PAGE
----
U.S. 10-Year Yields Rise From 2-Month Low on Risk Appetite Gain

  • Fed's Lockhart says he favors tightening of monetary policy
  • Treasury will auction $58 billion of notes, bonds this week

Treasuries declined, with 10-year note yields rising from the lowest in more than two months, as concern eased that China’s tumbling stocks and the resulting tumult in emerging markets will have a lasting effect on the U.S. economic outlook.

Yields on 30-year bonds increased the most in almost two weeks as U.S. stocks rebounded. Federal Reserve Bank of Atlanta President Dennis Lockhart said he favors continued tightening of monetary policy this year, and a global selloff in stock markets is unlikely to affect the U.S. economy. The U.S. will auction $58 billion in notes and bonds starting Tuesday.

"There’s some semblance of stability in the equity markets and that’s caused a slight backup in Treasury yields,” said Charles Comiskey, head of Treasury trading in New York at Bank of Nova Scotia, one of the 22 primary dealers obligated to bid at U.S. debt sales.

Longer-dated bonds trailed those due in two years before sales of $34 billion of 10- and 30-year securities. The extra yield, or spread, that investors get for holding 30-year bonds instead of two-year notes reached the most since Dec. 9 on a closing basis. The Treasury plans to auction $24 billion of three-year debt on Tuesday. The steeper yield curve may also signal that investors expect faster economic growth to accelerate inflation.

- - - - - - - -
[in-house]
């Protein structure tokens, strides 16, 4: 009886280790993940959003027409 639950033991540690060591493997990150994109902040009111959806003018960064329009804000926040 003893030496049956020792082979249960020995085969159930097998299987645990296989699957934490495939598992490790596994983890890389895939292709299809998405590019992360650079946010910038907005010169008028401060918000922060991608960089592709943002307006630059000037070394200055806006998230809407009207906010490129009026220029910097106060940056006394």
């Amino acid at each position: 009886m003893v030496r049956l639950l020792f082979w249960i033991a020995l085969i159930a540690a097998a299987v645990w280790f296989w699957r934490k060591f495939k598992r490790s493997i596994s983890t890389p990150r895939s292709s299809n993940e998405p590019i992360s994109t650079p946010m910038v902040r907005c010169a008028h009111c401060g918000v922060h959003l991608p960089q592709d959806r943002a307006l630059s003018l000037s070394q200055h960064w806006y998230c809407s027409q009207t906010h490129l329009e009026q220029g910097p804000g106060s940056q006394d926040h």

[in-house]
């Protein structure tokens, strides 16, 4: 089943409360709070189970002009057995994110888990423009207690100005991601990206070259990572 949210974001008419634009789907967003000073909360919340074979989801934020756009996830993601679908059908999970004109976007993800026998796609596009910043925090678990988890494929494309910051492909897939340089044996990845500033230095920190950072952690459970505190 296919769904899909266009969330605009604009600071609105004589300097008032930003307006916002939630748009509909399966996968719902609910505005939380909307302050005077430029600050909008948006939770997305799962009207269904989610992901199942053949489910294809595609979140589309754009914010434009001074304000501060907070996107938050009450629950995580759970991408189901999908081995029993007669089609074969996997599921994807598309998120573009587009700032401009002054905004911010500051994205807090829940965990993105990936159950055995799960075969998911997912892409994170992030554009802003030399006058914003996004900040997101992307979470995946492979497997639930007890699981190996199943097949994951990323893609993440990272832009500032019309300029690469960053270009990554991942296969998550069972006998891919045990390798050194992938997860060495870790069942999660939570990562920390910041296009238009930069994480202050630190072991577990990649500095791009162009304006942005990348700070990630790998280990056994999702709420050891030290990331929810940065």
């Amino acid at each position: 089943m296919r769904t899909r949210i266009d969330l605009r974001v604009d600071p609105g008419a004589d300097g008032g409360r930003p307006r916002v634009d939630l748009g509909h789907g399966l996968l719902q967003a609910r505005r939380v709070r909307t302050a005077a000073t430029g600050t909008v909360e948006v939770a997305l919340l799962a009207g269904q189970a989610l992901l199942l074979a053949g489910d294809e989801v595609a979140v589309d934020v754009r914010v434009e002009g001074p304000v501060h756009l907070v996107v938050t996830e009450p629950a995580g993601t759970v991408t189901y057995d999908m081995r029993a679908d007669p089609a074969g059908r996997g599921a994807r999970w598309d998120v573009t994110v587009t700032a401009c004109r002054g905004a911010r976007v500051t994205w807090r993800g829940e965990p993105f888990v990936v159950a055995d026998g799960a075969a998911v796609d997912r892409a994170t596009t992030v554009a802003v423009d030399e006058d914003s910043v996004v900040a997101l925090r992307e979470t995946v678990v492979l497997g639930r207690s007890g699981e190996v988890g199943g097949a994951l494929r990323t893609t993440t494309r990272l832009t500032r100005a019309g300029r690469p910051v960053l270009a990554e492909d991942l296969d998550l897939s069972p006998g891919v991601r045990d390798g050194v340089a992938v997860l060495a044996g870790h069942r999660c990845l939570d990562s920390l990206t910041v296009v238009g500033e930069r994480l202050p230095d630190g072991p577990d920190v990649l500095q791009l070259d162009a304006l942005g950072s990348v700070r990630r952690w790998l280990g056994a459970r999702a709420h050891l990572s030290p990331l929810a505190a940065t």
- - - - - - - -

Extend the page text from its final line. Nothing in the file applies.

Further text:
Higher Yields

U.S. 10-year note yields rose six basis points, or 0.06 percentage point, to 2.18 percent as of 5 p.m. New York time, according to Bloomberg Bond Trader data. The 2.25 percent security due November 2025 fell 17/32, or $5.31 per $1,000 face amount, to 100 21/32. The yield dropped 19 basis points during the previous seven trading days and reached 2.11 percent, the lowest since Oct. 29.

The 30-year bond yield climbed six basis points to 2.97 percent, the biggest increase since Dec. 29.

Last week’s gains in bond prices came amid China’s efforts to push the yuan lower, which sent stocks down around the world.

"There is no reason" 10-year yields can’t drop below 2 percent this month, Jabaz Mathai, strategist at Citigroup Inc., wrote in a report dated Jan. 8. Investors have built up overweight positions in corporate debt and any forced selloff could spur demand for Treasuries, he said.

Futures traders see a 40 percent chance that policy makers will lift the benchmark rate by their March meeting, with odds on a move by the April gathering increasing to 45 percent. The calculation is based on the assumption that the effective fed funds rate will trade at the middle of the new Federal Open Market Committee target range after the next increase.

The struggles in equities keep the 10-year yield "somewhat contained," said Priya Misra, head of global rates strategy at TD Securities LLC in New York. The Fed "can certainly go in March -- they will still be extremely accommodative."

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